Q. I set-up a standing order from my Halifax current account to an Abbey savings account. The sort code and bank account number were correct, but the reference number was wrong – containing an extra digit. Money was transferred to Abbey, but not paid into my account. I only became aware of this when I checked my balance. In trying to sort this out, I have made approximately 12 phone calls to Abbey and Halifax, each saying it cannot help me. Halifax has written to me saying the money is with Abbey, but Abbey denies this. Abbey says Halifax is at fault for sending the money incorrectly. Halifax says it cannot do anything. TC, Nottingham.
A. This is an increasingly common problem – it is essential to carefully check the sort code, account number and reference numbers when making payments and transfers online. Santander – which has taken over Abbey – accepts that it gave you wrong information. It apologises and has made a goodwill payment to you of £50. Halifax was initially able to recover £100 of transferred funds, but for some reason it was previously unable to recover the balance of your money. Halifax now also accepts it gave you the wrong information, it also apologises and it is also making a goodwill payment to you of £50. In addition, the missing funds – totalling £399 – have been located by Abbey and refunded to your Halifax account.
Q. My family settled in the UK in 1997 from Iraq and have not returned to our homeland since. We now want to liquidate our Iraqi assets – mainly properties and lands. We have not received any rent for more than 15 years. Do we pay Capital Gains Tax on the properties? One of my brothers who co-owns the property is a US citizen: is his share subject to UK rules? ZN, by email.
A. Alex Henderson, tax partner, PricewaterhouseCoopers LLP (PwC) explains: “If you have been settled in the UK since 1997 you will be resident and ordinarily resident here. And liable to Capital Gains Tax (CGT) at 18 per cent on any gain made on the disposal of assets: i.e. the difference between what you paid for them and your sale proceeds, less applicable costs, such as commission. It does not matter whether the assets are income producing – what is important is the amount of the gain. If you have not developed the intention to reside permanently or indefinitely you may be non-domiciled in the UK. In this case, provided you elect for this status and do not remit the proceeds of the sale of these overseas assets to the UK, your tax liability will be limited to a £30,000 charge to use the non-domiciled regime. This is payable per person, but need only be paid for years in which you wish to take advantage of the non-domiciled regime. If the gain is small then this may not be necessary, as each person whether domiciled here or not is allowed to make £10,100 of gains in the current tax year before any tax is due. (There is a £2,000 per person de minimis exemption for foreign income and gains in the non-domiciled regime.) A US citizen who is resident in the UK will be liable to tax in both countries, but a credit is generally available so that they will only pay the higher of the two countries’ tax rates. There can be complications with the interaction of the two regimes and obtaining advice in both countries will be important.”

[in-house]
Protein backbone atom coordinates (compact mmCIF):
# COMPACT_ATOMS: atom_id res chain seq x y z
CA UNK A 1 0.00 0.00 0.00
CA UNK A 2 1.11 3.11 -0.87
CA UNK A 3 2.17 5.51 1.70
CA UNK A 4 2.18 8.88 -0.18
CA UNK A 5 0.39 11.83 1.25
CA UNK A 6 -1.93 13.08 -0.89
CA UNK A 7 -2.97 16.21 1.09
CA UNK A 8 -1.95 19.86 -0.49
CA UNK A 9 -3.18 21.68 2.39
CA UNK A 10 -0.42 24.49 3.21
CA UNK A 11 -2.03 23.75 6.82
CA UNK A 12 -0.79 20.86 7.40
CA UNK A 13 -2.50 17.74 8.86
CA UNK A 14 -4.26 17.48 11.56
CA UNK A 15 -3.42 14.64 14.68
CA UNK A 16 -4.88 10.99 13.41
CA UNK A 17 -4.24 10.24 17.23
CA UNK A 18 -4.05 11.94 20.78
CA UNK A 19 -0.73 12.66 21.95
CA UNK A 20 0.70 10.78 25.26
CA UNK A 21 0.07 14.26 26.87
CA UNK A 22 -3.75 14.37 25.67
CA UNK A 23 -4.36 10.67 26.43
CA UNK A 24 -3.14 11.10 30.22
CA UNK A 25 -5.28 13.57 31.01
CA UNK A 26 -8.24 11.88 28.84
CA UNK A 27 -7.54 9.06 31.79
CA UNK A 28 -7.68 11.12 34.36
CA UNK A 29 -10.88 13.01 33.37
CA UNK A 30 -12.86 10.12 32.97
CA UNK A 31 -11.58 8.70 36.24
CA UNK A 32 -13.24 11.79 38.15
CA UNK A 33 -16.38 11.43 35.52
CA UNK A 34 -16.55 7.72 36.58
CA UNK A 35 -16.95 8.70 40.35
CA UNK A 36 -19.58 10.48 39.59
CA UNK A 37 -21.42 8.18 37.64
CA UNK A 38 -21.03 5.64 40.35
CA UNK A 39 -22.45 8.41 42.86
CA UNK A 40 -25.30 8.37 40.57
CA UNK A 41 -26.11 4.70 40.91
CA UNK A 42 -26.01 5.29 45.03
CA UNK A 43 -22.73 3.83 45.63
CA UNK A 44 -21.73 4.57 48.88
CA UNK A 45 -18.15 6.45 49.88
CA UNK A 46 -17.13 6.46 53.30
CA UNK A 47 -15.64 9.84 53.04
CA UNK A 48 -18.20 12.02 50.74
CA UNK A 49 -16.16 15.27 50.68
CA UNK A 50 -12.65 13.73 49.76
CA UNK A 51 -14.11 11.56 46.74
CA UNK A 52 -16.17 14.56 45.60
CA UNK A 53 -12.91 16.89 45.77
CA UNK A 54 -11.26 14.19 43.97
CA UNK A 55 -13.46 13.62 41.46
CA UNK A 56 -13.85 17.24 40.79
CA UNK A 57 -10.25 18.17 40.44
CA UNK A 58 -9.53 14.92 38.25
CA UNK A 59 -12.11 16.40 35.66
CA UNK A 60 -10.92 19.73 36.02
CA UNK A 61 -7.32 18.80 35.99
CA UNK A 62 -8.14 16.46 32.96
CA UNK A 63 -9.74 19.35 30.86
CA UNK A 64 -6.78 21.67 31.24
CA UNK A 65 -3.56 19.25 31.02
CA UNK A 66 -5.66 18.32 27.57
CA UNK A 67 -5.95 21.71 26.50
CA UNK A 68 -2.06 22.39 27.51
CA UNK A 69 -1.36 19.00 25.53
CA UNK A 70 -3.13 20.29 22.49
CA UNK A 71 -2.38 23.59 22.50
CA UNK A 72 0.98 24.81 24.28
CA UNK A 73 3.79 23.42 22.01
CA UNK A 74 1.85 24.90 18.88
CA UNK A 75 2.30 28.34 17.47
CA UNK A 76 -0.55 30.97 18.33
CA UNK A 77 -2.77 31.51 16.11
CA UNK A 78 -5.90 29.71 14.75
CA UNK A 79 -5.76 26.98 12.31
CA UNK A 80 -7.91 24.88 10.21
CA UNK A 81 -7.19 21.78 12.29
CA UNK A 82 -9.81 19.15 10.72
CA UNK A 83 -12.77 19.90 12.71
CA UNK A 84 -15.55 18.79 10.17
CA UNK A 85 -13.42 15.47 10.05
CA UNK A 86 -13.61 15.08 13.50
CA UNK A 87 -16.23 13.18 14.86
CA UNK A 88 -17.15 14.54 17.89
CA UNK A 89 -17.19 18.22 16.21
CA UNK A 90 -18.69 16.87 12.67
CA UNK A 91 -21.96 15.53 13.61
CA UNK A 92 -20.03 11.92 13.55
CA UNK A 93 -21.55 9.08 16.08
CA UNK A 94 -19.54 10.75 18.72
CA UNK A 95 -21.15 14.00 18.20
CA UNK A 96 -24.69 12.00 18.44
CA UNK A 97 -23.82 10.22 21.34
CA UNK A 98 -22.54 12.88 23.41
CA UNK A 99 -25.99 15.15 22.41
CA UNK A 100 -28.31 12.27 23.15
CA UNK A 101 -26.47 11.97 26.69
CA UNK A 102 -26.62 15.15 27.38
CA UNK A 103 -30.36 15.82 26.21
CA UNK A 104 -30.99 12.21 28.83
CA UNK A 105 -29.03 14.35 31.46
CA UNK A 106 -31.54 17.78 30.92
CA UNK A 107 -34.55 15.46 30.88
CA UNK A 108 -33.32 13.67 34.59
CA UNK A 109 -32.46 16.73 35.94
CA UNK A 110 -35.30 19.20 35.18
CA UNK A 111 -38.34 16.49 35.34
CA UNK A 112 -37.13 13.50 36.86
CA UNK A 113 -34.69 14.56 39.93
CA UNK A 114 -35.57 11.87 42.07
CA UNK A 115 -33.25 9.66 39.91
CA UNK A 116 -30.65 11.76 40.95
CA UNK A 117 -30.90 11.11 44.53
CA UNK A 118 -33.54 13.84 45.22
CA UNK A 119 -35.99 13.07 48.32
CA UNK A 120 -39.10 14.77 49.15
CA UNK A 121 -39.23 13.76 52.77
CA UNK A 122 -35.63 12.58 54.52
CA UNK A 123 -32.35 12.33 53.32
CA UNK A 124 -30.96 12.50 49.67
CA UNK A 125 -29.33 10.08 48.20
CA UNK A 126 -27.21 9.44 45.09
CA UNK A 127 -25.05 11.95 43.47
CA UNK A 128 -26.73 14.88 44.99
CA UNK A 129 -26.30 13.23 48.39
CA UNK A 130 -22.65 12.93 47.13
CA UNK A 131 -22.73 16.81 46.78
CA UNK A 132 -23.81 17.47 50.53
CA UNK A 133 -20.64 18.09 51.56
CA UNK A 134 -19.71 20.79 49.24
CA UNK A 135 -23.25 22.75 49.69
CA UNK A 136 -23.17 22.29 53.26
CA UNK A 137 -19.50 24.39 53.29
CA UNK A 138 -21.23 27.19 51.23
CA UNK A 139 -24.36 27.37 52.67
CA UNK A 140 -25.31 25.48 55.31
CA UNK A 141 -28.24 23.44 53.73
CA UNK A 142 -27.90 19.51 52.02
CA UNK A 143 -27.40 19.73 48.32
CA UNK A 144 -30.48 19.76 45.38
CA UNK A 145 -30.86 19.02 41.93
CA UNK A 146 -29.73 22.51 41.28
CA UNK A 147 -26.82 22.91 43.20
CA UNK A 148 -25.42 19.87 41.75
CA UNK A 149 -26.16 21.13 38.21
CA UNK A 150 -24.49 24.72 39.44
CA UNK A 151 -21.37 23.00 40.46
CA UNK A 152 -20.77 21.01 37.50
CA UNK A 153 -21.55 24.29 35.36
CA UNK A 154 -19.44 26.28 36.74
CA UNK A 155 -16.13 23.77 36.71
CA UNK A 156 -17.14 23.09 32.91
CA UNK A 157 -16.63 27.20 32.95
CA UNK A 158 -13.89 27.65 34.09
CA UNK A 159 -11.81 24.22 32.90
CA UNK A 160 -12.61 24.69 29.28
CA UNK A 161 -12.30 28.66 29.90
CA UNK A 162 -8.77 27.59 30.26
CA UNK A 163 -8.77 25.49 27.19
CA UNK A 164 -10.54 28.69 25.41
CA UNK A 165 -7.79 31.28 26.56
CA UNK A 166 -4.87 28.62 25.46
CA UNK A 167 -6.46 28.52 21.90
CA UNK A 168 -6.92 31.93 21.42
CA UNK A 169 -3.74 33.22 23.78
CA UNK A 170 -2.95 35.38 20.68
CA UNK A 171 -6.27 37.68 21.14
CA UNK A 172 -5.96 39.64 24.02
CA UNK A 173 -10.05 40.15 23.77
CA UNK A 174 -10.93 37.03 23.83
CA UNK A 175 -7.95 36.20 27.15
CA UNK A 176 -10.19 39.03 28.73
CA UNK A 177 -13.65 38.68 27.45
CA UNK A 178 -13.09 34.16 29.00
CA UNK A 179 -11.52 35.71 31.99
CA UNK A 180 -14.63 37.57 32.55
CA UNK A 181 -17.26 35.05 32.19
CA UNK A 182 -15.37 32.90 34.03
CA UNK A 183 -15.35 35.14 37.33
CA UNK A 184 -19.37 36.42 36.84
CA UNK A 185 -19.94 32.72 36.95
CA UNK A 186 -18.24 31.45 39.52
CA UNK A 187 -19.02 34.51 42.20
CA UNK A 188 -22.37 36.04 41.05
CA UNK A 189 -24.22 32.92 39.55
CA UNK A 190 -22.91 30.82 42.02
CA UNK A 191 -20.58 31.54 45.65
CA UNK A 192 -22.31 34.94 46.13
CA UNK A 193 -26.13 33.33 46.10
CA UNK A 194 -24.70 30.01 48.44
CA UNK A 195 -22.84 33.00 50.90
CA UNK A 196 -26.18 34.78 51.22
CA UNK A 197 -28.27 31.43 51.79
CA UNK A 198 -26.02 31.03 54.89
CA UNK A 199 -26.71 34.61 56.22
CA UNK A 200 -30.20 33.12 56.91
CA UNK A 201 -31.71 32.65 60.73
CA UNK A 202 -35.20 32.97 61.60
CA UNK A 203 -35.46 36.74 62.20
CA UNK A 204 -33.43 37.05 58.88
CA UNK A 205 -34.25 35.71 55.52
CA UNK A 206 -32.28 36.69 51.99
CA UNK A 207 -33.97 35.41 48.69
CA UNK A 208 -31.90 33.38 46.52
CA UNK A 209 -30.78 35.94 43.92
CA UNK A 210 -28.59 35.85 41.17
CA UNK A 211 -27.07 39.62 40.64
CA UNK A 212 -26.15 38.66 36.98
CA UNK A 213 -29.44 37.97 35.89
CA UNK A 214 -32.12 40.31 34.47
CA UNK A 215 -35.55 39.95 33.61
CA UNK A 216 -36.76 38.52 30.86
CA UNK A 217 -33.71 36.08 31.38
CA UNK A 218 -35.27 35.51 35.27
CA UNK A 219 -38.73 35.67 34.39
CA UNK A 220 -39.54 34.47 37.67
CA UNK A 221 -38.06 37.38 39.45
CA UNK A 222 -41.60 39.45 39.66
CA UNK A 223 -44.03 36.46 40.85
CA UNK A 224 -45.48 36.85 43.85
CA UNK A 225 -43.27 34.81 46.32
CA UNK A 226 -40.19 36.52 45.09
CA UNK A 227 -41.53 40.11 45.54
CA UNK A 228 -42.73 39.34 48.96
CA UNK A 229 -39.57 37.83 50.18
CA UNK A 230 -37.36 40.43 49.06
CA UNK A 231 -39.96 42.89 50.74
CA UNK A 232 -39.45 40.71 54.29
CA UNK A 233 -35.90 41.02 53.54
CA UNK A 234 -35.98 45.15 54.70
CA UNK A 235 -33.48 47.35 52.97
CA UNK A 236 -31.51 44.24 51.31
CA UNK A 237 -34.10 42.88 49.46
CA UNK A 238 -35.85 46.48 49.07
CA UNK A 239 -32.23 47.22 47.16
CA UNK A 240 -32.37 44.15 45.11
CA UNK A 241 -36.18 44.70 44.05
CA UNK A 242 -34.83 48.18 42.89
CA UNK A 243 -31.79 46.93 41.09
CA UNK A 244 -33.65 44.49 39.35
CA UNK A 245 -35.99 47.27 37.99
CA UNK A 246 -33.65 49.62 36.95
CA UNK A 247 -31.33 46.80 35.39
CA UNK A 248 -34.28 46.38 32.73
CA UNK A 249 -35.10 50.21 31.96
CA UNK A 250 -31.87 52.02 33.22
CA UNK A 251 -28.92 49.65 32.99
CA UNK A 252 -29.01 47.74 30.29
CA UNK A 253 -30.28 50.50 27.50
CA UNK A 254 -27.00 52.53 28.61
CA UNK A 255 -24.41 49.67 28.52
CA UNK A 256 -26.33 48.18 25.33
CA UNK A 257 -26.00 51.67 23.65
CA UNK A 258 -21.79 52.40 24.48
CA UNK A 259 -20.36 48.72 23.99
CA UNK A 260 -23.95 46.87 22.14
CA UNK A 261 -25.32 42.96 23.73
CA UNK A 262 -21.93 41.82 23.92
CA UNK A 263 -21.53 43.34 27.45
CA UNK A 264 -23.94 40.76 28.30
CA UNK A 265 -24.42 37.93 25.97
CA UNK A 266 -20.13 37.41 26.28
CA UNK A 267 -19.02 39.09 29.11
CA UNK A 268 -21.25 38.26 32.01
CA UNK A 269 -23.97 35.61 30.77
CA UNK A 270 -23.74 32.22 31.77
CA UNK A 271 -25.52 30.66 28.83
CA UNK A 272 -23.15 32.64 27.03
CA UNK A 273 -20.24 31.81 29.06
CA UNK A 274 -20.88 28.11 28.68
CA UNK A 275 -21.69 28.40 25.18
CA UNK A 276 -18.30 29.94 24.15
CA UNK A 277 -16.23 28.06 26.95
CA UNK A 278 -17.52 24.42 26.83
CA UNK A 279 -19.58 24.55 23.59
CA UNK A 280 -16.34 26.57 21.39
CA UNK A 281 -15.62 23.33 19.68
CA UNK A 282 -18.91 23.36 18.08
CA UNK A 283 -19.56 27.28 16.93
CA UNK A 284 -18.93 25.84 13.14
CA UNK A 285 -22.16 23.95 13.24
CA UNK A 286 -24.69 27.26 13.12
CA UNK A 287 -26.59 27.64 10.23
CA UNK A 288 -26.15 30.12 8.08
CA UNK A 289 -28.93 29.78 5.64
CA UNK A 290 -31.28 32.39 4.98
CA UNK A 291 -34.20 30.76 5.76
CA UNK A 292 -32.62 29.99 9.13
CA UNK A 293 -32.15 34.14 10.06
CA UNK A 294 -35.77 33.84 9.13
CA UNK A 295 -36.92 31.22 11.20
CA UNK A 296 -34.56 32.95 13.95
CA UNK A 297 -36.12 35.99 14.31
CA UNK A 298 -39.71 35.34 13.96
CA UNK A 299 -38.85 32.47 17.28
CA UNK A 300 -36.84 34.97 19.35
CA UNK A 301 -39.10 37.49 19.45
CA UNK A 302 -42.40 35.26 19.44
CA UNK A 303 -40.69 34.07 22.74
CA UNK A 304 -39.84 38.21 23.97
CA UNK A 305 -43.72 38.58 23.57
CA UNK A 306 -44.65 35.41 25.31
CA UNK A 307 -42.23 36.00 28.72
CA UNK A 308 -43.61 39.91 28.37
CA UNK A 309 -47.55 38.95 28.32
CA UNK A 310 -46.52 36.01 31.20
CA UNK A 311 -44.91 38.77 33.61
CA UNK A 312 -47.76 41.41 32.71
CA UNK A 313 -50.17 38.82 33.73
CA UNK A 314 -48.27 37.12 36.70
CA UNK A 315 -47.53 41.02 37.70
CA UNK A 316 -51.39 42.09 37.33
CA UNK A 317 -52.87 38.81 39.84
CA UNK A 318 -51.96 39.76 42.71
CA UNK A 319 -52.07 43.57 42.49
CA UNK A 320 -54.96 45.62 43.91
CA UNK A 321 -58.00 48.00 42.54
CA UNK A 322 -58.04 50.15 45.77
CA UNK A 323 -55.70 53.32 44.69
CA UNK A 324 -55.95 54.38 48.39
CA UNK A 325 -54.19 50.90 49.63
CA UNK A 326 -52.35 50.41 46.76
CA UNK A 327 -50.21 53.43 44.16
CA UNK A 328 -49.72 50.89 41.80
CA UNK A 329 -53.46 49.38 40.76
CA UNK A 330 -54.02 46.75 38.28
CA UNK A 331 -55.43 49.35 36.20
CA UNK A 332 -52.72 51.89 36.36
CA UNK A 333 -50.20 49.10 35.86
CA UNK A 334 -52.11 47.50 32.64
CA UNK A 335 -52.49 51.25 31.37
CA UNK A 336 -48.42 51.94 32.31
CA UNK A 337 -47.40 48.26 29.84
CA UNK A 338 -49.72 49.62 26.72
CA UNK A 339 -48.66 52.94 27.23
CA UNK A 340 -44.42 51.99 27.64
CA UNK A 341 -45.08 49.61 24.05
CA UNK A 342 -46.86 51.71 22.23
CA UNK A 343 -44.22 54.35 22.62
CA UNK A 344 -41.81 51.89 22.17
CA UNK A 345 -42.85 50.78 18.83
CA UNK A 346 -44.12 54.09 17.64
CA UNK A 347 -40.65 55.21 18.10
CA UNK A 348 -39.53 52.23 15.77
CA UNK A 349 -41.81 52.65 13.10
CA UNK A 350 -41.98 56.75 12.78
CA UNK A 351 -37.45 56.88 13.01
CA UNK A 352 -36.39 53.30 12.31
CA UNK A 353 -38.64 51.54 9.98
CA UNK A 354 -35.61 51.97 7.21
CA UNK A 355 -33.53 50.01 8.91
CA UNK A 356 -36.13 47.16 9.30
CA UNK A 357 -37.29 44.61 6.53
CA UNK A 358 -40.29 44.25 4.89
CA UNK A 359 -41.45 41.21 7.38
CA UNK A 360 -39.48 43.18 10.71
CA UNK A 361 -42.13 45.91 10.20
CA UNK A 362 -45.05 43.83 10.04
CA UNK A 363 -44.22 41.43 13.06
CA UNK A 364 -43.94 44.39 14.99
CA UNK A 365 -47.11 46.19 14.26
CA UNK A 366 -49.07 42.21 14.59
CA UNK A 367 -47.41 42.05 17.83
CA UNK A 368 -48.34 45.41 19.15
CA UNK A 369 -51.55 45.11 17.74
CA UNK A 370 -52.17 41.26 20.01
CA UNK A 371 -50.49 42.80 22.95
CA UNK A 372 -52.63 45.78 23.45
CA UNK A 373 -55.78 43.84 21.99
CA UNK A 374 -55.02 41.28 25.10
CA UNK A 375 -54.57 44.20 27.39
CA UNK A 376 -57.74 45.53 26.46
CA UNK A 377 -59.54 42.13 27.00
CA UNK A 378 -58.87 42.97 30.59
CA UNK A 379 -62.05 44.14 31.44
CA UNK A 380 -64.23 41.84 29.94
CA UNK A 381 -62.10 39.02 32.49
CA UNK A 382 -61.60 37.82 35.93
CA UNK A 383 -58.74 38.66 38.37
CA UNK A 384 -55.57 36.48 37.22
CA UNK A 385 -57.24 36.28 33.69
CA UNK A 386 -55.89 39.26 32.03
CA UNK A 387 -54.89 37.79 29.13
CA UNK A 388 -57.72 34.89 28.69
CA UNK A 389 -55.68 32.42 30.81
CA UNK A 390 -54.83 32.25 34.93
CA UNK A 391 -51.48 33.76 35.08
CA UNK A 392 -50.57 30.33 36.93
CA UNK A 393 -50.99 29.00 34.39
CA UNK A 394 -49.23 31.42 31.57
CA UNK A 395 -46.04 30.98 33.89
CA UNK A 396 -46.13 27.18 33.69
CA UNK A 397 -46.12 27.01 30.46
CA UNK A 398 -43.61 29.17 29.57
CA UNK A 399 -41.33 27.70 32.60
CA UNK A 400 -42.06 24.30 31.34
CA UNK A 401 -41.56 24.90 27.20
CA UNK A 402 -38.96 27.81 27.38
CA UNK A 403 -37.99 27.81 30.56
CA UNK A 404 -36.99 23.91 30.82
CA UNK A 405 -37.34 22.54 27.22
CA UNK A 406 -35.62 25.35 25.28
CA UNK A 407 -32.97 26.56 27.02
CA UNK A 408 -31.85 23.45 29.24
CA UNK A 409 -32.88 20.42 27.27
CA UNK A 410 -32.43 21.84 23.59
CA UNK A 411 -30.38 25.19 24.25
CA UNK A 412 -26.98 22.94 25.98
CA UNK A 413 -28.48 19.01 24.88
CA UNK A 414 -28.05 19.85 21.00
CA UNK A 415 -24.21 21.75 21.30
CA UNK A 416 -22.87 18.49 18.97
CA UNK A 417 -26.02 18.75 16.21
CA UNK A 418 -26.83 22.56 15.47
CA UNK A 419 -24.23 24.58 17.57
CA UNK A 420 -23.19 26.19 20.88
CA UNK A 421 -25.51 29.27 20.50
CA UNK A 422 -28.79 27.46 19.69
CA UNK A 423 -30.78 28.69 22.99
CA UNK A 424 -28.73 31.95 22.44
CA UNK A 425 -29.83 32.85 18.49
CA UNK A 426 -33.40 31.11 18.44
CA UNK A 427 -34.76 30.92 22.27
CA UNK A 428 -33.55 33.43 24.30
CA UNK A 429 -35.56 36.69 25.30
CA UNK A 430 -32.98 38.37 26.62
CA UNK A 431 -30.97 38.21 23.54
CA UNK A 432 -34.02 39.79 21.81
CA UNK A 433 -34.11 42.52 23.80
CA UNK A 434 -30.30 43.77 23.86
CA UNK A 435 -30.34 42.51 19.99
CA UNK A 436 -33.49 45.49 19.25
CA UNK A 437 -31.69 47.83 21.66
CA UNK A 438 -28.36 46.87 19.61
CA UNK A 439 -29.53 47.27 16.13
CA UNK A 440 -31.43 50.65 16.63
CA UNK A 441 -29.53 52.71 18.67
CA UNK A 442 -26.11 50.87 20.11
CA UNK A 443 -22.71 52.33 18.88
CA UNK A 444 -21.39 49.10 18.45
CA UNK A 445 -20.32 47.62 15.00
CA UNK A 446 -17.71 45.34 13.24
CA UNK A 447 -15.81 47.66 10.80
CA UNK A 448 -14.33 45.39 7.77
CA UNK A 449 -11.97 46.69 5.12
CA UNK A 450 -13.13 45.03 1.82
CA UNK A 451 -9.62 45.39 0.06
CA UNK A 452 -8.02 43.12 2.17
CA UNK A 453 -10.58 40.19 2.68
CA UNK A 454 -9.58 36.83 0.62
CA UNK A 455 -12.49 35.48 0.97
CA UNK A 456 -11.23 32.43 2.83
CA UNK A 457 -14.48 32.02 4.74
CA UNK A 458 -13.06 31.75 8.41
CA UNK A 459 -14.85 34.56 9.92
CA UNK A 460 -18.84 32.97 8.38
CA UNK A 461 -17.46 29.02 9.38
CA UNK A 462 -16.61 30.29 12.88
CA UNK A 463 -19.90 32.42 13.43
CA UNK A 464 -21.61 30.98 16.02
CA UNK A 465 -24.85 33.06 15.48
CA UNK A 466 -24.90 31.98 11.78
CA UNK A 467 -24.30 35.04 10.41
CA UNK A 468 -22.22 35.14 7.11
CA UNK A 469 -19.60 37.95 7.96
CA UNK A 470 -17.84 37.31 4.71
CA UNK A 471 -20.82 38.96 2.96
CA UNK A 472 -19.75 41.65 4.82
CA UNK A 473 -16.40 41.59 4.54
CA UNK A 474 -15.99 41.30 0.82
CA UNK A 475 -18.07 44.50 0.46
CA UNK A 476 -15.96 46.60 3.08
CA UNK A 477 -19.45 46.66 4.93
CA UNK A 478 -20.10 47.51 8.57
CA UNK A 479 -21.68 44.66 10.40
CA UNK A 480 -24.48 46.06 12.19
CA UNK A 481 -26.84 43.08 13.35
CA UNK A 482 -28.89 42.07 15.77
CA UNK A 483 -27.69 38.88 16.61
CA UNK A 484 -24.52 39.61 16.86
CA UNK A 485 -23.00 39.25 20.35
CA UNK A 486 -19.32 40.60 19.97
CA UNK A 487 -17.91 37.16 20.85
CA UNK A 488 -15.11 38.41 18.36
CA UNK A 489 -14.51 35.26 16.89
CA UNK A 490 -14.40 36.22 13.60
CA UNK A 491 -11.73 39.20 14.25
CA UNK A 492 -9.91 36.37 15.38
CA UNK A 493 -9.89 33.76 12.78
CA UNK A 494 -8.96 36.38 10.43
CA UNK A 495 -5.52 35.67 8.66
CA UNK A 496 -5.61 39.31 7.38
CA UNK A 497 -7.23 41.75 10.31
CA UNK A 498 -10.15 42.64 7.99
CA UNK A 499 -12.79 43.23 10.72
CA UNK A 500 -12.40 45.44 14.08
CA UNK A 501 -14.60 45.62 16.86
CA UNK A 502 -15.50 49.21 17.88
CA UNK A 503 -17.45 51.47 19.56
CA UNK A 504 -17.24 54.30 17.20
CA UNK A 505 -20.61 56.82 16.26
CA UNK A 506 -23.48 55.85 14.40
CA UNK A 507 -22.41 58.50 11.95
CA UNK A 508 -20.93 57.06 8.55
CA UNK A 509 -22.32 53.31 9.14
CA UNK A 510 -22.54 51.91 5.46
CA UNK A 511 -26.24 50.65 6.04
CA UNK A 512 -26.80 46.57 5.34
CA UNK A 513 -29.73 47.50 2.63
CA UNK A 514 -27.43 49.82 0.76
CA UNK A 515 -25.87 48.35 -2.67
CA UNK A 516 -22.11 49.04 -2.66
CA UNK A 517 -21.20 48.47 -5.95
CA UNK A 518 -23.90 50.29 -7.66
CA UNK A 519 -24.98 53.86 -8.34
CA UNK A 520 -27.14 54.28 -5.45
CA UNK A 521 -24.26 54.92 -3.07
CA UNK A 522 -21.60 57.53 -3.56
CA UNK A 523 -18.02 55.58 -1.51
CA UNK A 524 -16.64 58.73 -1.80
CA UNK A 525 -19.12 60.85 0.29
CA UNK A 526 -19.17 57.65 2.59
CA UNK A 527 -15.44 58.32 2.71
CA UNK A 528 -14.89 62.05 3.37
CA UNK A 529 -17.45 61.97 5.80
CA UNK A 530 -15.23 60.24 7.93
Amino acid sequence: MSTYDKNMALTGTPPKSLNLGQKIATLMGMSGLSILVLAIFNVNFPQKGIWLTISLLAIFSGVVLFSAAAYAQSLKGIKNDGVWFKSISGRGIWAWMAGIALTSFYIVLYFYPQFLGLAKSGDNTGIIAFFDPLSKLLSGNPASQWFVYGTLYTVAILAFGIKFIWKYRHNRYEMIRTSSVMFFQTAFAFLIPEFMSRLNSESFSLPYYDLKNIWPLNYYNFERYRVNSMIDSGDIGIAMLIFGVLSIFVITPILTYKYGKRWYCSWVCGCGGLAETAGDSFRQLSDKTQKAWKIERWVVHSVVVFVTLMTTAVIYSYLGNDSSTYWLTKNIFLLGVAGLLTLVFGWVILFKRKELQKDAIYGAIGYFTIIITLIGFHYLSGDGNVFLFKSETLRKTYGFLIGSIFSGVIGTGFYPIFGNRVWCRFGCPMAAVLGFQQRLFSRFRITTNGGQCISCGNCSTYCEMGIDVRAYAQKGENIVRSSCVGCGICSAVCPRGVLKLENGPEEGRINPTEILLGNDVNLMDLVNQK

Q. In January I booked a flight with bmibaby from Edinburgh to Birmingham travelling in late March. I was charged £7.50 to pay by credit card. On 9 March I received an email telling me that the flight had been cancelled and that I had been re-booked on a flight to East Midlands airport for the same dates. I was to call the reservations centre if I didn’t want to accept this and claim a refund. I did this and the refund has been paid, but didn’t include the credit card fee. I queried this and was told that the fee is non-refundable. I find this outrageous. GE, by email.
A. Bmibaby blames an “admin error” for the credit card fee not being refunded and says it is not normal practice to withhold this. A spokeswoman says: “Any passenger that is affected by a schedule change or cancellation is offered an alternative flight if available, and if this is not suitable they will receive a full refund including card fees.” You have now been refunded the credit card fee, as well as the cost of the cancelled flight.
Q. I recently found an old Abbey National share account book, showing a balance of £22.82. The account has not been used since 1992. I have visited the local office of Santander, where various members of staff have promised to trace this account. I have now been told that all accounts that had laid dormant for more than six years were automatically deleted and that I would get any money. I was later offered £10 for all the trouble I had been put through. Can Santander close an account like this and keep customers’ money? JK, Doncaster.
A. The existence of a share account book is not proof that this account was not closed, or that any funds continue to be held in this account. Customers who contact a building society or bank who have lost account books will typically be asked to complete a form and sign it to receive the balance in their account. Santander says it does not have any record of your account as it only holds this information for six years – the legal obligation. A Santander spokeswoman explains: “The fact [that the reader] still has the old passbook is not considered to be evidence that the account is still in existence.”